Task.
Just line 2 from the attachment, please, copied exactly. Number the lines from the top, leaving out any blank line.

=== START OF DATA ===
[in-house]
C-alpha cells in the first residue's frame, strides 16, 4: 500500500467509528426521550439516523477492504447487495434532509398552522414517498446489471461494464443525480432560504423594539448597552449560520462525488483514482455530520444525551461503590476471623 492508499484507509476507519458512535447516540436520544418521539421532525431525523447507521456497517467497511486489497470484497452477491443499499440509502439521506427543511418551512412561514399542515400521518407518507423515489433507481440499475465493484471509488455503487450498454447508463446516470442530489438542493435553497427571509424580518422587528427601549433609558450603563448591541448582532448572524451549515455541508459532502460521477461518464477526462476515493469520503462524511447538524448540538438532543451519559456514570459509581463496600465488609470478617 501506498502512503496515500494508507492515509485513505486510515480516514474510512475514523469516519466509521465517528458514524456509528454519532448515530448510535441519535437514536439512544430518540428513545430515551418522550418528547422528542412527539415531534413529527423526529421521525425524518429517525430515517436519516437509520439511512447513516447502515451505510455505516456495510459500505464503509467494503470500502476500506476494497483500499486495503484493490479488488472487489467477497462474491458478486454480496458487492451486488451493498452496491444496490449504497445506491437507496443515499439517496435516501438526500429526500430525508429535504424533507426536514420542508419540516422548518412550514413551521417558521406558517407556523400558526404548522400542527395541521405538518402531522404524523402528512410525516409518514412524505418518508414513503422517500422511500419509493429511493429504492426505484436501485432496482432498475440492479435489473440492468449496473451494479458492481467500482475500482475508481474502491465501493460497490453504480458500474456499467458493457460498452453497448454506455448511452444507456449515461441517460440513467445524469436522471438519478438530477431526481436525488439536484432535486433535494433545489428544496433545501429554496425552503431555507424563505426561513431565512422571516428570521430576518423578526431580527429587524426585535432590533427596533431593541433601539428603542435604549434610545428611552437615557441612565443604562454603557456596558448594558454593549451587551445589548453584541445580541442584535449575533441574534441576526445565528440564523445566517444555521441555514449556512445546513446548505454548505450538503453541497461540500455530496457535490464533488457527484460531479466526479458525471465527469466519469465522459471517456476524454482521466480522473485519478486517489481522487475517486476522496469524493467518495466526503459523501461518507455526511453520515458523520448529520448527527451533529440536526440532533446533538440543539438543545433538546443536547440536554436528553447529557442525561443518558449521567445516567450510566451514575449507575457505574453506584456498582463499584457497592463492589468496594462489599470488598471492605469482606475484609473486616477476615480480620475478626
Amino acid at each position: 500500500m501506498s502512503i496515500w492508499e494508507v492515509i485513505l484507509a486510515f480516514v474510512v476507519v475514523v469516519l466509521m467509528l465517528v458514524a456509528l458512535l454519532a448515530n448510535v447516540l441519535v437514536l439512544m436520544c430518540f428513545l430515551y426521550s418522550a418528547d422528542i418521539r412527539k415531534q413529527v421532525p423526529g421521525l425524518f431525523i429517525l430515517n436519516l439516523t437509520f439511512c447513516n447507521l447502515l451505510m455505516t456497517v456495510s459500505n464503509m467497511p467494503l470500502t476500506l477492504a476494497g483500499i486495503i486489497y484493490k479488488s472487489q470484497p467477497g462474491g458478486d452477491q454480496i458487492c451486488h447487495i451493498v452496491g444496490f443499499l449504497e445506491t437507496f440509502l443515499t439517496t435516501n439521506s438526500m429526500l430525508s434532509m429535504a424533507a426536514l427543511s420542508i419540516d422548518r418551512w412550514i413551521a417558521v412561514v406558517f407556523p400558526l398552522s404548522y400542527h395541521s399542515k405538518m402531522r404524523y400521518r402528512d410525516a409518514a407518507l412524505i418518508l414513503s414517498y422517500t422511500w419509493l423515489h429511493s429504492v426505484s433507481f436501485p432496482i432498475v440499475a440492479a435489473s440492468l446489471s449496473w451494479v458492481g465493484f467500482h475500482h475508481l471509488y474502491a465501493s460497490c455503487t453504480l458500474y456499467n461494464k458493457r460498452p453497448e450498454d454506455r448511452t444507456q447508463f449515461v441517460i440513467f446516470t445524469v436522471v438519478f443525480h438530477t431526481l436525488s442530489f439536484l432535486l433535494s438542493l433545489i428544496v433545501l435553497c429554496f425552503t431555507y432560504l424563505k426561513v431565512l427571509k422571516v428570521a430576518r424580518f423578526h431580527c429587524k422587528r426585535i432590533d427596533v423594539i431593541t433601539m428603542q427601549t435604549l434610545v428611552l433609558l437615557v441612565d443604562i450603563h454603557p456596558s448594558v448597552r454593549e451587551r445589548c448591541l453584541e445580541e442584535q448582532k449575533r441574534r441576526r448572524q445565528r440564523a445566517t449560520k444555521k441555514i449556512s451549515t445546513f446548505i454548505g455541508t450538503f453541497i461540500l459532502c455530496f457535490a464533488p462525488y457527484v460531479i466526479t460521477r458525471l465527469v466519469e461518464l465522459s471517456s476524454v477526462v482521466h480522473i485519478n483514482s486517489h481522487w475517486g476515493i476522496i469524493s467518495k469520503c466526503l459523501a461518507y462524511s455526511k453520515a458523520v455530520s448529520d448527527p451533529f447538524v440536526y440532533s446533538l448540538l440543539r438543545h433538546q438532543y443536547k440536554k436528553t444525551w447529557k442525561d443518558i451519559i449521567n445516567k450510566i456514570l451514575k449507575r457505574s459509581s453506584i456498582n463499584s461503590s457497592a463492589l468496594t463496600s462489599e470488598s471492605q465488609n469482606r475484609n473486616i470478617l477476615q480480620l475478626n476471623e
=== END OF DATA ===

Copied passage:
C-alpha cells in the first residue's frame, strides 16, 4: 500500500467509528426521550439516523477492504447487495434532509398552522414517498446489471461494464443525480432560504423594539448597552449560520462525488483514482455530520444525551461503590476471623 492508499484507509476507519458512535447516540436520544418521539421532525431525523447507521456497517467497511486489497470484497452477491443499499440509502439521506427543511418551512412561514399542515400521518407518507423515489433507481440499475465493484471509488455503487450498454447508463446516470442530489438542493435553497427571509424580518422587528427601549433609558450603563448591541448582532448572524451549515455541508459532502460521477461518464477526462476515493469520503462524511447538524448540538438532543451519559456514570459509581463496600465488609470478617 501506498502512503496515500494508507492515509485513505486510515480516514474510512475514523469516519466509521465517528458514524456509528454519532448515530448510535441519535437514536439512544430518540428513545430515551418522550418528547422528542412527539415531534413529527423526529421521525425524518429517525430515517436519516437509520439511512447513516447502515451505510455505516456495510459500505464503509467494503470500502476500506476494497483500499486495503484493490479488488472487489467477497462474491458478486454480496458487492451486488451493498452496491444496490449504497445506491437507496443515499439517496435516501438526500429526500430525508429535504424533507426536514420542508419540516422548518412550514413551521417558521406558517407556523400558526404548522400542527395541521405538518402531522404524523402528512410525516409518514412524505418518508414513503422517500422511500419509493429511493429504492426505484436501485432496482432498475440492479435489473440492468449496473451494479458492481467500482475500482475508481474502491465501493460497490453504480458500474456499467458493457460498452453497448454506455448511452444507456449515461441517460440513467445524469436522471438519478438530477431526481436525488439536484432535486433535494433545489428544496433545501429554496425552503431555507424563505426561513431565512422571516428570521430576518423578526431580527429587524426585535432590533427596533431593541433601539428603542435604549434610545428611552437615557441612565443604562454603557456596558448594558454593549451587551445589548453584541445580541442584535449575533441574534441576526445565528440564523445566517444555521441555514449556512445546513446548505454548505450538503453541497461540500455530496457535490464533488457527484460531479466526479458525471465527469466519469465522459471517456476524454482521466480522473485519478486517489481522487475517486476522496469524493467518495466526503459523501461518507455526511453520515458523520448529520448527527451533529440536526440532533446533538440543539438543545433538546443536547440536554436528553447529557442525561443518558449521567445516567450510566451514575449507575457505574453506584456498582463499584457497592463492589468496594462489599470488598471492605469482606475484609473486616477476615480480620475478626